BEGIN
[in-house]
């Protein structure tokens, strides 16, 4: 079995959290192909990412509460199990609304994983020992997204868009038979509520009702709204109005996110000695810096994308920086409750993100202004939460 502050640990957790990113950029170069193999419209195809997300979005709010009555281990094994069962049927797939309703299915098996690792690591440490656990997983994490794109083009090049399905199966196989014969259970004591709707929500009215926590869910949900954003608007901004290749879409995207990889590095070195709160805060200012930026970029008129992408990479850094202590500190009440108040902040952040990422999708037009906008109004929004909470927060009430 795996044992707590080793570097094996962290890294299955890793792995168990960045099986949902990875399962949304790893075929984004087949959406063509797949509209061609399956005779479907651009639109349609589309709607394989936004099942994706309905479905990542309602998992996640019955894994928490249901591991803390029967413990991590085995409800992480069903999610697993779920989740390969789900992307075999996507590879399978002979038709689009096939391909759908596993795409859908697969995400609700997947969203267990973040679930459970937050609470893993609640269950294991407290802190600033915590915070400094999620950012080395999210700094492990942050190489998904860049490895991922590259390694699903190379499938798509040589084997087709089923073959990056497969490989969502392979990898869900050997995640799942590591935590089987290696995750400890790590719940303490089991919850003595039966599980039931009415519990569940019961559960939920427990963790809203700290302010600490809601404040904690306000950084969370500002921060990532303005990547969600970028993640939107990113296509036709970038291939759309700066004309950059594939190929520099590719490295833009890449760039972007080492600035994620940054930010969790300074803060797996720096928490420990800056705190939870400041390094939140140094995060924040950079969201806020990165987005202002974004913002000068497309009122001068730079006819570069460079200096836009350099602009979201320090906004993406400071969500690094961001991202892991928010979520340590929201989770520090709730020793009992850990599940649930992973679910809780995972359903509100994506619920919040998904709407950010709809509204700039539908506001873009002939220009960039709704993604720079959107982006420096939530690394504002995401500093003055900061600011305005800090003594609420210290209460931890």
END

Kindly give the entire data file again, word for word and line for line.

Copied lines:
[in-house]
């Protein structure tokens, strides 16, 4: 079995959290192909990412509460199990609304994983020992997204868009038979509520009702709204109005996110000695810096994308920086409750993100202004939460 502050640990957790990113950029170069193999419209195809997300979005709010009555281990094994069962049927797939309703299915098996690792690591440490656990997983994490794109083009090049399905199966196989014969259970004591709707929500009215926590869910949900954003608007901004290749879409995207990889590095070195709160805060200012930026970029008129992408990479850094202590500190009440108040902040952040990422999708037009906008109004929004909470927060009430 795996044992707590080793570097094996962290890294299955890793792995168990960045099986949902990875399962949304790893075929984004087949959406063509797949509209061609399956005779479907651009639109349609589309709607394989936004099942994706309905479905990542309602998992996640019955894994928490249901591991803390029967413990991590085995409800992480069903999610697993779920989740390969789900992307075999996507590879399978002979038709689009096939391909759908596993795409859908697969995400609700997947969203267990973040679930459970937050609470893993609640269950294991407290802190600033915590915070400094999620950012080395999210700094492990942050190489998904860049490895991922590259390694699903190379499938798509040589084997087709089923073959990056497969490989969502392979990898869900050997995640799942590591935590089987290696995750400890790590719940303490089991919850003595039966599980039931009415519990569940019961559960939920427990963790809203700290302010600490809601404040904690306000950084969370500002921060990532303005990547969600970028993640939107990113296509036709970038291939759309700066004309950059594939190929520099590719490295833009890449760039972007080492600035994620940054930010969790300074803060797996720096928490420990800056705190939870400041390094939140140094995060924040950079969201806020990165987005202002974004913002000068497309009122001068730079006819570069460079200096836009350099602009979201320090906004993406400071969500690094961001991202892991928010979520340590929201989770520090709730020793009992850990599940649930992973679910809780995972359903509100994506619920919040998904709407950010709809509204700039539908506001873009002939220009960039709704993604720079959107982006420096939530690394504002995401500093003055900061600011305005800090003594609420210290209460931890």